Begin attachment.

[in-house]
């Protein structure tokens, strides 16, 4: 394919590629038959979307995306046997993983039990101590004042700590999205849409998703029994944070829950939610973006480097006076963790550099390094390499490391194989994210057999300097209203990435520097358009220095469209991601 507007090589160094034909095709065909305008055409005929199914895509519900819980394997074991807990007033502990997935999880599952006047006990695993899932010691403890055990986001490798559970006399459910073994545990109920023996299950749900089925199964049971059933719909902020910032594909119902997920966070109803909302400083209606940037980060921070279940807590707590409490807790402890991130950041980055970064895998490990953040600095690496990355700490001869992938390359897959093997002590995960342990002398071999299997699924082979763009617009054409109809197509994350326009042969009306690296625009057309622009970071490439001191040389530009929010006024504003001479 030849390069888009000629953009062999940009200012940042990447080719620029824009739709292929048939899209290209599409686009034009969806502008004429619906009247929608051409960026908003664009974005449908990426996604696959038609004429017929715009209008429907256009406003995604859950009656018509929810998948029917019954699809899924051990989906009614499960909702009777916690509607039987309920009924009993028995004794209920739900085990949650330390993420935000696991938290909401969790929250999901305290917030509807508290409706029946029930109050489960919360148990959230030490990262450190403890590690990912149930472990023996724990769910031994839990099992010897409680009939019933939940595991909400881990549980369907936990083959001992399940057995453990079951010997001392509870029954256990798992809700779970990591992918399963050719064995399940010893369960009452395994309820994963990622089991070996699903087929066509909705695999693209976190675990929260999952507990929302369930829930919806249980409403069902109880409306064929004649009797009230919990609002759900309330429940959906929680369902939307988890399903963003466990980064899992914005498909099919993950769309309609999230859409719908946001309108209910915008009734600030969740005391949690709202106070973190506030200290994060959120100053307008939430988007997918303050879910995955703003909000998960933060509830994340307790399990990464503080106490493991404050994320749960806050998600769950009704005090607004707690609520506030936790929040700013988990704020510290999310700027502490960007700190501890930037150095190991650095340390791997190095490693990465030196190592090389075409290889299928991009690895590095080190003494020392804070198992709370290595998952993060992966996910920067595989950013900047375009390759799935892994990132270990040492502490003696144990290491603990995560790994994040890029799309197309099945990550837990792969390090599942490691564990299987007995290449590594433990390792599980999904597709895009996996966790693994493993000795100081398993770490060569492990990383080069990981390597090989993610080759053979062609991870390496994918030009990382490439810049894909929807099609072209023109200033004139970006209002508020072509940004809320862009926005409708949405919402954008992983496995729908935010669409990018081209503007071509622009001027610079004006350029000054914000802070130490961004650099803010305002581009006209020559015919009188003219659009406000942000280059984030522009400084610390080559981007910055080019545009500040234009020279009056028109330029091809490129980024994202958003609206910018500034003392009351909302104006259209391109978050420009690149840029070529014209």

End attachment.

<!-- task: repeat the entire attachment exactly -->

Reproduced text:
[in-house]
């Protein structure tokens, strides 16, 4: 394919590629038959979307995306046997993983039990101590004042700590999205849409998703029994944070829950939610973006480097006076963790550099390094390499490391194989994210057999300097209203990435520097358009220095469209991601 507007090589160094034909095709065909305008055409005929199914895509519900819980394997074991807990007033502990997935999880599952006047006990695993899932010691403890055990986001490798559970006399459910073994545990109920023996299950749900089925199964049971059933719909902020910032594909119902997920966070109803909302400083209606940037980060921070279940807590707590409490807790402890991130950041980055970064895998490990953040600095690496990355700490001869992938390359897959093997002590995960342990002398071999299997699924082979763009617009054409109809197509994350326009042969009306690296625009057309622009970071490439001191040389530009929010006024504003001479 030849390069888009000629953009062999940009200012940042990447080719620029824009739709292929048939899209290209599409686009034009969806502008004429619906009247929608051409960026908003664009974005449908990426996604696959038609004429017929715009209008429907256009406003995604859950009656018509929810998948029917019954699809899924051990989906009614499960909702009777916690509607039987309920009924009993028995004794209920739900085990949650330390993420935000696991938290909401969790929250999901305290917030509807508290409706029946029930109050489960919360148990959230030490990262450190403890590690990912149930472990023996724990769910031994839990099992010897409680009939019933939940595991909400881990549980369907936990083959001992399940057995453990079951010997001392509870029954256990798992809700779970990591992918399963050719064995399940010893369960009452395994309820994963990622089991070996699903087929066509909705695999693209976190675990929260999952507990929302369930829930919806249980409403069902109880409306064929004649009797009230919990609002759900309330429940959906929680369902939307988890399903963003466990980064899992914005498909099919993950769309309609999230859409719908946001309108209910915008009734600030969740005391949690709202106070973190506030200290994060959120100053307008939430988007997918303050879910995955703003909000998960933060509830994340307790399990990464503080106490493991404050994320749960806050998600769950009704005090607004707690609520506030936790929040700013988990704020510290999310700027502490960007700190501890930037150095190991650095340390791997190095490693990465030196190592090389075409290889299928991009690895590095080190003494020392804070198992709370290595998952993060992966996910920067595989950013900047375009390759799935892994990132270990040492502490003696144990290491603990995560790994994040890029799309197309099945990550837990792969390090599942490691564990299987007995290449590594433990390792599980999904597709895009996996966790693994493993000795100081398993770490060569492990990383080069990981390597090989993610080759053979062609991870390496994918030009990382490439810049894909929807099609072209023109200033004139970006209002508020072509940004809320862009926005409708949405919402954008992983496995729908935010669409990018081209503007071509622009001027610079004006350029000054914000802070130490961004650099803010305002581009006209020559015919009188003219659009406000942000280059984030522009400084610390080559981007910055080019545009500040234009020279009056028109330029091809490129980024994202958003609206910018500034003392009351909302104006259209391109978050420009690149840029070529014209």